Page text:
Reading your blog has become a ritual with me each week. We are grateful for having met you and knowing you. Your blog is like sitting down with you and having a chat again. Ed and I always start our day with the Morning Offering before breakfast and end our day with the rosary together.Thank you for reminding me of the special things in our lives.
Reading begins my day…the newspaper…and reading ends the day…a stack of library books always waiting. My anchors. I am grateful for the gift of being able to read, for precious eyesight and for the new book by you, Sr. Melannie. That has been designated as special Advent reading. Blessed Thanksgiving!
A coffee ritual: One cup of instant, sometimes two, before making the automatic drip. Another: Three Hail Marys as the instant cup is being heated in the microwave.
A Christmas ritual: Reading “A Child’s Christmas in Wales” to my mom.
An email ritual: Ending most emails with the words “peace and light.”
A rosary ritual: Ending with this rhyme:
“Clear star of the morning in beauty enshrined,
O Lady, make speed to help humankind.”
Before beginning any dreary or difficult task, to encourage myself, I’ll mutter, “Let’s see what we can’t do!”
Poetry ritual: Coffee, of course, aids composition. And a thirty-minute head-clear where I write whatever comes to mind. Usually thereafter I have at least the seed of a poem!
Thanksgiving ritual is watching IT’S A WONDERFUL LIFE. I love that movie. For me it begins the Christmas season and reminds me of the importance of every life, mine and all those I cherish as well as people I meet in passing. Each one of us has an affect on everyone else in our own circle, and that spreads to others we can’t even imagine.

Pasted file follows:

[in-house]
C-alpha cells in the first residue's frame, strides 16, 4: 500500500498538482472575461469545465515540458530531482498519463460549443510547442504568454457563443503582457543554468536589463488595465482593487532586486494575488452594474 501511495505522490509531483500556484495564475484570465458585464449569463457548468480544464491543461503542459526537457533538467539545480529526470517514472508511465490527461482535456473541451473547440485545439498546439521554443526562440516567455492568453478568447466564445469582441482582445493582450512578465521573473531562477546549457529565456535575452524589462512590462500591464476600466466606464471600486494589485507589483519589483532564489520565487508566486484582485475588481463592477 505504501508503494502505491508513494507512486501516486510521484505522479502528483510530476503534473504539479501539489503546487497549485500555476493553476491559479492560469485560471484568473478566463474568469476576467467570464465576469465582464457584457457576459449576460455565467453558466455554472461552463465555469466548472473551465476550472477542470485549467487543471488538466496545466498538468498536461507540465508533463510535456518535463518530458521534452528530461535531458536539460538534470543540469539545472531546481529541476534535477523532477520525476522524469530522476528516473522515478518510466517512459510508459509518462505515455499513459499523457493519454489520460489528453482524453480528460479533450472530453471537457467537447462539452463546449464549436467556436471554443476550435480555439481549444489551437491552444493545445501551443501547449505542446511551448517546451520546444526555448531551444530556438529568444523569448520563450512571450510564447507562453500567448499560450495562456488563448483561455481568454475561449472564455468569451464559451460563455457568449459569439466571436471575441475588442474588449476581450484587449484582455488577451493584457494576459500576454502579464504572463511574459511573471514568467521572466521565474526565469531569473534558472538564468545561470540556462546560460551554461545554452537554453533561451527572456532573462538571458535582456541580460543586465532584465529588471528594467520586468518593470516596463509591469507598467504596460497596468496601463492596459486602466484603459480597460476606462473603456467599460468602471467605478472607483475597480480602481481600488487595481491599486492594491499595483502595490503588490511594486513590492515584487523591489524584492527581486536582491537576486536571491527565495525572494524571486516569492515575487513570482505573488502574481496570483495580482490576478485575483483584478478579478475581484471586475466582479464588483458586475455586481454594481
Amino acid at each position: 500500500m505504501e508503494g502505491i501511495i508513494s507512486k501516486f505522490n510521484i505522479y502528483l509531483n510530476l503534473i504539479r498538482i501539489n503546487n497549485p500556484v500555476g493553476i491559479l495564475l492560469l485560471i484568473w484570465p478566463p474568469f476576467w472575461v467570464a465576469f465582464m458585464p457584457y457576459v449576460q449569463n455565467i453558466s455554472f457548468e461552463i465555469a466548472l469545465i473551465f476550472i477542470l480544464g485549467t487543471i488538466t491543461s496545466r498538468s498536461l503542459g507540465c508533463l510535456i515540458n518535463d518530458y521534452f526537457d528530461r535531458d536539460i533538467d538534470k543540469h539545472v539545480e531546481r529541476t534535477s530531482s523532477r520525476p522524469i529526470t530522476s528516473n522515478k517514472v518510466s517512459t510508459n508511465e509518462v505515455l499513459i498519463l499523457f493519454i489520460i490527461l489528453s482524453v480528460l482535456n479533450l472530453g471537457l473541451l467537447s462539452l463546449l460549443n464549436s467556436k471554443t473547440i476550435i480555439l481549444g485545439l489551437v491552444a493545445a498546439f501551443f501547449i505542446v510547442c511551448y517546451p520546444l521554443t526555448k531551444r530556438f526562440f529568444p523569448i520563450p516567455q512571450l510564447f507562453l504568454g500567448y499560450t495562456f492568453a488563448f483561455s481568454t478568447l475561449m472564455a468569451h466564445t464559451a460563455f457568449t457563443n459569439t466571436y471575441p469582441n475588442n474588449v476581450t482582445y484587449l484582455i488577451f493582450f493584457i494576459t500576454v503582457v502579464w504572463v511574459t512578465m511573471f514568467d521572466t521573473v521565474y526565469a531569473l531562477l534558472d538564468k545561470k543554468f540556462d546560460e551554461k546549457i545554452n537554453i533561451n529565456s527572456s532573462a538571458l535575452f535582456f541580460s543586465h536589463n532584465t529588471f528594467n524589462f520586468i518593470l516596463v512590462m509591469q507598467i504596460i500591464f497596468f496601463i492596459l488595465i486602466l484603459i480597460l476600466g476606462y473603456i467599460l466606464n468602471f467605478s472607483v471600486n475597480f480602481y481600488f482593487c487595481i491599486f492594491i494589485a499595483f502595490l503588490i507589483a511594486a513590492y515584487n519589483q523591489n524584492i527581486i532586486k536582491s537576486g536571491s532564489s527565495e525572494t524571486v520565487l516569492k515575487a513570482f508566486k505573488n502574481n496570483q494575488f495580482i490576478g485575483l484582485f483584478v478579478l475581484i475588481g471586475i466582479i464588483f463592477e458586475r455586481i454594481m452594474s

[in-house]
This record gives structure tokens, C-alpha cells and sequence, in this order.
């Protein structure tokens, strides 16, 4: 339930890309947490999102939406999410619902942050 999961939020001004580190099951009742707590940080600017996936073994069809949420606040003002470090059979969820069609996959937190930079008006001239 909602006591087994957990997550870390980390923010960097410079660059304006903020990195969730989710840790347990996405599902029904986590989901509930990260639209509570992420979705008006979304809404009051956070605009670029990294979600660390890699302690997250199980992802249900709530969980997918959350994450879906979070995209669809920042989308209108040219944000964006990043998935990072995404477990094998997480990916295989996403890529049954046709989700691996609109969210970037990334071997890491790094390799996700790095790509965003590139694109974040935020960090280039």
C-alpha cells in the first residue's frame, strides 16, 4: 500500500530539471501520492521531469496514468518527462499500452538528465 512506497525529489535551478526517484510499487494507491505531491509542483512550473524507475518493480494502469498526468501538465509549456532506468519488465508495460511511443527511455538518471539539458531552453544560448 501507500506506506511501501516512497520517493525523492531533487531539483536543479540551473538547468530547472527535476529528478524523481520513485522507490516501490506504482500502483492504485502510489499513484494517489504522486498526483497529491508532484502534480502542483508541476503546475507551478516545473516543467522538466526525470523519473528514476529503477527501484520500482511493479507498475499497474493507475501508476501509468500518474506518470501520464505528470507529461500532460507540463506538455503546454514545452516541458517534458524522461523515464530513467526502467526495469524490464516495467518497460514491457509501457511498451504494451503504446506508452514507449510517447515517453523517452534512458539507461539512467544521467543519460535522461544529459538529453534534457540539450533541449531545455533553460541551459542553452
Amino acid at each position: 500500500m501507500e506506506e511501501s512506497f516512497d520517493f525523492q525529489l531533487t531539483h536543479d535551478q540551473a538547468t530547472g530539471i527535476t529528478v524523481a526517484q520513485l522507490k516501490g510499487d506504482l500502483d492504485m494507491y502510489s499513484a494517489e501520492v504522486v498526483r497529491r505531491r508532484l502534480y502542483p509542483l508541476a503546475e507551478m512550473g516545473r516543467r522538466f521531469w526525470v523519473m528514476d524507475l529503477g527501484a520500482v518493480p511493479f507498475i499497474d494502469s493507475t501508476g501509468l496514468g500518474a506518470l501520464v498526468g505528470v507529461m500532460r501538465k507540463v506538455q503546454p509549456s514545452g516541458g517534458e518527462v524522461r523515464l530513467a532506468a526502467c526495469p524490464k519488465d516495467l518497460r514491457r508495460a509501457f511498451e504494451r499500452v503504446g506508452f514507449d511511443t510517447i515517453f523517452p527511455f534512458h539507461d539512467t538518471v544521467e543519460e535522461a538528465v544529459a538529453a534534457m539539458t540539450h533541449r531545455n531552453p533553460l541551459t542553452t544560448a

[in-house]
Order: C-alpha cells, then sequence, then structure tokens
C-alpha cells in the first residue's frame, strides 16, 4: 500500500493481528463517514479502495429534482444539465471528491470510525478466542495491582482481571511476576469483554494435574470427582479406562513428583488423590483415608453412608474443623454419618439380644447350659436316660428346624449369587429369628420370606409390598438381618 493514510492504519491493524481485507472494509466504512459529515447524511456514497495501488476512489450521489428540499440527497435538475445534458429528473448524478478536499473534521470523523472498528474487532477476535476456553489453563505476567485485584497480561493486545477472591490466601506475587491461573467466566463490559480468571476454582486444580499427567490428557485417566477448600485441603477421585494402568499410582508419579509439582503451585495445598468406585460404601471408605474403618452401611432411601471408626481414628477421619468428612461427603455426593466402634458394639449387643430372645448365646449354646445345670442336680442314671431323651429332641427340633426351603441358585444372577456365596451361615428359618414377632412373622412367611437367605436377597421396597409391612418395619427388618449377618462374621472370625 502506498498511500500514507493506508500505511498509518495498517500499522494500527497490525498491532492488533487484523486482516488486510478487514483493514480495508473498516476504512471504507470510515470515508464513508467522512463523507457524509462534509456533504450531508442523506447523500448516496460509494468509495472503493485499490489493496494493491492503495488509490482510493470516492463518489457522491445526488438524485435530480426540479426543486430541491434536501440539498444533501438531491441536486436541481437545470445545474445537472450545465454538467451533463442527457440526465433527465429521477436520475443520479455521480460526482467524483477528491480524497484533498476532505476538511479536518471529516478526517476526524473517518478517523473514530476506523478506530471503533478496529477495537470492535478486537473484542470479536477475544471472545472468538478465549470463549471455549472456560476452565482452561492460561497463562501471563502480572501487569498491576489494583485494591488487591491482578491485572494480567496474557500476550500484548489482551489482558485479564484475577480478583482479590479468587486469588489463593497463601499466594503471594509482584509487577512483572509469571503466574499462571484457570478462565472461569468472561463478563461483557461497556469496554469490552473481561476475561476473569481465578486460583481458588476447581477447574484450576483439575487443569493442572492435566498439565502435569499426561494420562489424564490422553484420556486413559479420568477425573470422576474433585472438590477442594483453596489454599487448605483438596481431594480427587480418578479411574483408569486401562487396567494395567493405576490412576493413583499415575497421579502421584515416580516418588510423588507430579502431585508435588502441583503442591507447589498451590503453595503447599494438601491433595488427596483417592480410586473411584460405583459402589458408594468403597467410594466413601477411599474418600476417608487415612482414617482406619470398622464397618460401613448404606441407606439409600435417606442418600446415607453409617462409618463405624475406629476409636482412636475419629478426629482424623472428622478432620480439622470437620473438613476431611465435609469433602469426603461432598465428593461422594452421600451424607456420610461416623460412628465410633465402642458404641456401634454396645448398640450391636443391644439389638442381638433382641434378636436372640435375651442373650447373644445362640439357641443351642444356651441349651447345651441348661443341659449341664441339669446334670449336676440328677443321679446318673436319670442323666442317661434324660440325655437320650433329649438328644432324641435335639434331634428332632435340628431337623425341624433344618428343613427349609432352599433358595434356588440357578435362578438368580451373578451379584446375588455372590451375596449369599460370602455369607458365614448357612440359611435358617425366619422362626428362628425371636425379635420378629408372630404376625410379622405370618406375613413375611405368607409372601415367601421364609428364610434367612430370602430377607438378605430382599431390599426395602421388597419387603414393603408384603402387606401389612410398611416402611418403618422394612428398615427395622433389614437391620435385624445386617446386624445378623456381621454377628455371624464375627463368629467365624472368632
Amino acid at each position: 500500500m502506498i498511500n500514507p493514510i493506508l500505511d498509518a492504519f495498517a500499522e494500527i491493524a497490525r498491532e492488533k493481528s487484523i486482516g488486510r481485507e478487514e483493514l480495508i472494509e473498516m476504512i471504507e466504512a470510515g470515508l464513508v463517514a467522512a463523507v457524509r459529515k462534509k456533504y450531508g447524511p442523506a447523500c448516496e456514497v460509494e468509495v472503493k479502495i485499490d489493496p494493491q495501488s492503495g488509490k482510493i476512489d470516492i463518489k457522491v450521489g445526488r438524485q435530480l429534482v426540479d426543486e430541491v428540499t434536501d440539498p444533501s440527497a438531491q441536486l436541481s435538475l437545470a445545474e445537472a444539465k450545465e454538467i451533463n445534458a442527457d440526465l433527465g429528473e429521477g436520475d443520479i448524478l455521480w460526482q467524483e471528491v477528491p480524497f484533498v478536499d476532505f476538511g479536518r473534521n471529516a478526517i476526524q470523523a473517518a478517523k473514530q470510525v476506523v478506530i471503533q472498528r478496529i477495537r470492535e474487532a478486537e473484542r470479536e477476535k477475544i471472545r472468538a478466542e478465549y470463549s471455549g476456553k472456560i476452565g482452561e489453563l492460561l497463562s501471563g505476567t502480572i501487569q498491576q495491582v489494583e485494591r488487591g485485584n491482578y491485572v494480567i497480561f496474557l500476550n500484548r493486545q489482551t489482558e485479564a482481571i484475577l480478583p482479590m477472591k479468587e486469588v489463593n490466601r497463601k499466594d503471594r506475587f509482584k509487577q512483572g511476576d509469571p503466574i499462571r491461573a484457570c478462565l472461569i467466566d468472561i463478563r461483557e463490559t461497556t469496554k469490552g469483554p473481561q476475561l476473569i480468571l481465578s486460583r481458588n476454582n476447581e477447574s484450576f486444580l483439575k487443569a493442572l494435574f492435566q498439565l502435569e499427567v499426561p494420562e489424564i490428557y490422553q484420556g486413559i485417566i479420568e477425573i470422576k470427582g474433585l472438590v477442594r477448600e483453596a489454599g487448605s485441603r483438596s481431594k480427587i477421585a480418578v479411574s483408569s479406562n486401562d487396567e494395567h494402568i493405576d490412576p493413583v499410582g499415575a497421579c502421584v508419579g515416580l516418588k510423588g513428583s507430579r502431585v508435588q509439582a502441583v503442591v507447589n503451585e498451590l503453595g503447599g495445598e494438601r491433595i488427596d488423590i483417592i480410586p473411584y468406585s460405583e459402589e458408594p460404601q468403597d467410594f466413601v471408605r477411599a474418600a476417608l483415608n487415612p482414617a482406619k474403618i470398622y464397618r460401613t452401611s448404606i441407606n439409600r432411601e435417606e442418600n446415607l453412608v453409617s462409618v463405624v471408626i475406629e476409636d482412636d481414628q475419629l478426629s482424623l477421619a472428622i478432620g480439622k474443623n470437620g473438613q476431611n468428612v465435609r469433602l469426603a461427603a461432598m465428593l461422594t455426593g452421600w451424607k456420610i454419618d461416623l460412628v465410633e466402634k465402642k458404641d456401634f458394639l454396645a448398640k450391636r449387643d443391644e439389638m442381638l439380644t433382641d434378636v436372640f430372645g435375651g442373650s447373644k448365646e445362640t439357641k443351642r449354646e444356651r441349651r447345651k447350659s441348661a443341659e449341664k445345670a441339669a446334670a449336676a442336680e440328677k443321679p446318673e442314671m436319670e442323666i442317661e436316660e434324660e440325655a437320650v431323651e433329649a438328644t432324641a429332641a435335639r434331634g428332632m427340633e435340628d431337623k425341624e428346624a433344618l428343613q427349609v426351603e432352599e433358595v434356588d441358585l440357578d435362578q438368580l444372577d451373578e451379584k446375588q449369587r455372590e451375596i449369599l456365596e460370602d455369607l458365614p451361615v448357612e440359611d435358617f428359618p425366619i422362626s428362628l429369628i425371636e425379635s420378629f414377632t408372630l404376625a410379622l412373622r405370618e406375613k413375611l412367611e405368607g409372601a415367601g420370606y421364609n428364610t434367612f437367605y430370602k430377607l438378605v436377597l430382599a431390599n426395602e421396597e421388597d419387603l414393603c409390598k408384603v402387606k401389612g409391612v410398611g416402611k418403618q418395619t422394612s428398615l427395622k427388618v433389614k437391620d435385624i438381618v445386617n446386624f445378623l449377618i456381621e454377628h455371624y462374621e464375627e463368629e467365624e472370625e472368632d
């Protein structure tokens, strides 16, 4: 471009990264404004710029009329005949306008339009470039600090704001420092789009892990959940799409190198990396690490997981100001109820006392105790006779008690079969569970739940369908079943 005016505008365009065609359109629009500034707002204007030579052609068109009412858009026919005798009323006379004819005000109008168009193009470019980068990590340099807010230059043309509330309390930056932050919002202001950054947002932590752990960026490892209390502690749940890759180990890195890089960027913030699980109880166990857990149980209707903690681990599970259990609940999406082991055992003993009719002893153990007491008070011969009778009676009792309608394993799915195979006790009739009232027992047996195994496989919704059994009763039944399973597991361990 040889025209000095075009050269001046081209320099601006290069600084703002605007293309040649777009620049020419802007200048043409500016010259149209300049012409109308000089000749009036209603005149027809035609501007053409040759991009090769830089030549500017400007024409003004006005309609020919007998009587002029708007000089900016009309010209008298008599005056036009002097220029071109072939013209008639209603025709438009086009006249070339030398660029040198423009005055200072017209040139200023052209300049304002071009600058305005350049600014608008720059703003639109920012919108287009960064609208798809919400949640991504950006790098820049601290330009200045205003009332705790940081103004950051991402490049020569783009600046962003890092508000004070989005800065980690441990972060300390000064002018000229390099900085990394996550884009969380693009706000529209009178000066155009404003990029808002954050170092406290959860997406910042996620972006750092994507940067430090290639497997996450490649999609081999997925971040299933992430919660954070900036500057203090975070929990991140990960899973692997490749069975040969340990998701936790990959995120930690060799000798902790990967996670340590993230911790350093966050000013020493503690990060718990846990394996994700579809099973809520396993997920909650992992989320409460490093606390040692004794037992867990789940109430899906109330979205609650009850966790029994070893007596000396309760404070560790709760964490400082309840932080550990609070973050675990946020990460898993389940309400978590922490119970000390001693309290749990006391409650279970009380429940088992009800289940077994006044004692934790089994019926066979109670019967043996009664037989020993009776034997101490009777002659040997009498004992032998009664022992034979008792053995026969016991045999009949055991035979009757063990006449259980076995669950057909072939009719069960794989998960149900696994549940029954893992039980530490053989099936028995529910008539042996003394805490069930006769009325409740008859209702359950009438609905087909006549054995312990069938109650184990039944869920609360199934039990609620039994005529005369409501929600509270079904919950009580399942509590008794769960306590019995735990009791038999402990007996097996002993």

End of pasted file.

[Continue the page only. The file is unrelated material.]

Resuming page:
A BIG thank you to all of you who shared some of your personal rituals with us. It’s obvious that prayer is a part of our daily ritual. And thank you for mentioning that this blog is now a ritual for you. Writing it every week is one of my rituals too! I appreciate all your responses. If anyone wishes to add another response, go right ahead. Thanks again! Melannie
Thank you for taking me back to the Thanksgiving services of my childhood. I will miss singing those hymns tomorrow before enjoying the Thanksgiving feast! Lovely……
Sunflower Seeds is my ritual….it fills a void in my soul. You give me food for thoughtful prayer & a way to tailor my daily/weeks tasks. God speaks to me through you. Life is often challenging as I get older but I’m grateful for each day of new surprises. Wishing you & & all your followers a blessed beginning to the holiday season.
What a great insight on rituals. As a deacon and oblate, morning is special.
The silence, the peace, the prayers, the rituals all set me up for the day.Liturgy of the hours, daily mass readings, some readings , and I end with my favorite author and her books, “By the Way” (4th time reading},
and “When the Rain Speaks”. Can’t do it without you!
Goose dinners and a crazy aunt’s silly games. 😉